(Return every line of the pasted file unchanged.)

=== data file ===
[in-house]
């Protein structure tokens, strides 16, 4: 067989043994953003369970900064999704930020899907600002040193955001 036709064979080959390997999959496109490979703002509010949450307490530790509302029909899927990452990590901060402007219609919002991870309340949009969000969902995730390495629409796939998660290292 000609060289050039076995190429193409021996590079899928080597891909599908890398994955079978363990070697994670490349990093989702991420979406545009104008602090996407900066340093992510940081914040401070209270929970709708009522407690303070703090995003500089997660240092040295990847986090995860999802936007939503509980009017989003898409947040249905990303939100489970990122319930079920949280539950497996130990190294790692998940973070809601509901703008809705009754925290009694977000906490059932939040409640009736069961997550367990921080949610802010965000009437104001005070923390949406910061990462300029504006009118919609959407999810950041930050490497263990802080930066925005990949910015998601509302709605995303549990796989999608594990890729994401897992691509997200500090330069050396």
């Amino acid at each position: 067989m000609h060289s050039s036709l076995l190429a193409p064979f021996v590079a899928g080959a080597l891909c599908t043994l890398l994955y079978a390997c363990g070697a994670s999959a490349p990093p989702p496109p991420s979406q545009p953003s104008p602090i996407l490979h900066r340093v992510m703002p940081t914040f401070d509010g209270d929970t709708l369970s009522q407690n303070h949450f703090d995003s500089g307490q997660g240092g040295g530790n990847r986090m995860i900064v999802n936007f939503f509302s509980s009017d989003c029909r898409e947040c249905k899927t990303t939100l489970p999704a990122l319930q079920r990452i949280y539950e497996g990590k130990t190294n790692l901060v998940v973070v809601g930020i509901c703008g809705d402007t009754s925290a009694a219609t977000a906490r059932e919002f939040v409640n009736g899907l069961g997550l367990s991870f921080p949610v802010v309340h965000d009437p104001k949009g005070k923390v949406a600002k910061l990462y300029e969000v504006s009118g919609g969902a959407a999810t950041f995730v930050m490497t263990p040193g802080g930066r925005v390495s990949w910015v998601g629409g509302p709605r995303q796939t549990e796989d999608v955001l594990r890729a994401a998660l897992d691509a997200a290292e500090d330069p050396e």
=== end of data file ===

[in-house]
């Protein structure tokens, strides 16, 4: 067989043994953003369970900064999704930020899907600002040193955001 036709064979080959390997999959496109490979703002509010949450307490530790509302029909899927990452990590901060402007219609919002991870309340949009969000969902995730390495629409796939998660290292 000609060289050039076995190429193409021996590079899928080597891909599908890398994955079978363990070697994670490349990093989702991420979406545009104008602090996407900066340093992510940081914040401070209270929970709708009522407690303070703090995003500089997660240092040295990847986090995860999802936007939503509980009017989003898409947040249905990303939100489970990122319930079920949280539950497996130990190294790692998940973070809601509901703008809705009754925290009694977000906490059932939040409640009736069961997550367990921080949610802010965000009437104001005070923390949406910061990462300029504006009118919609959407999810950041930050490497263990802080930066925005990949910015998601509302709605995303549990796989999608594990890729994401897992691509997200500090330069050396």
């Amino acid at each position: 067989m000609h060289s050039s036709l076995l190429a193409p064979f021996v590079a899928g080959a080597l891909c599908t043994l890398l994955y079978a390997c363990g070697a994670s999959a490349p990093p989702p496109p991420s979406q545009p953003s104008p602090i996407l490979h900066r340093v992510m703002p940081t914040f401070d509010g209270d929970t709708l369970s009522q407690n303070h949450f703090d995003s500089g307490q997660g240092g040295g530790n990847r986090m995860i900064v999802n936007f939503f509302s509980s009017d989003c029909r898409e947040c249905k899927t990303t939100l489970p999704a990122l319930q079920r990452i949280y539950e497996g990590k130990t190294n790692l901060v998940v973070v809601g930020i509901c703008g809705d402007t009754s925290a009694a219609t977000a906490r059932e919002f939040v409640n009736g899907l069961g997550l367990s991870f921080p949610v802010v309340h965000d009437p104001k949009g005070k923390v949406a600002k910061l990462y300029e969000v504006s009118g919609g969902a959407a999810t950041f995730v930050m490497t263990p040193g802080g930066r925005v390495s990949w910015v998601g629409g509302p709605r995303q796939t549990e796989d999608v955001l594990r890729a994401a998660l897992d691509a997200a290292e500090d330069p050396e």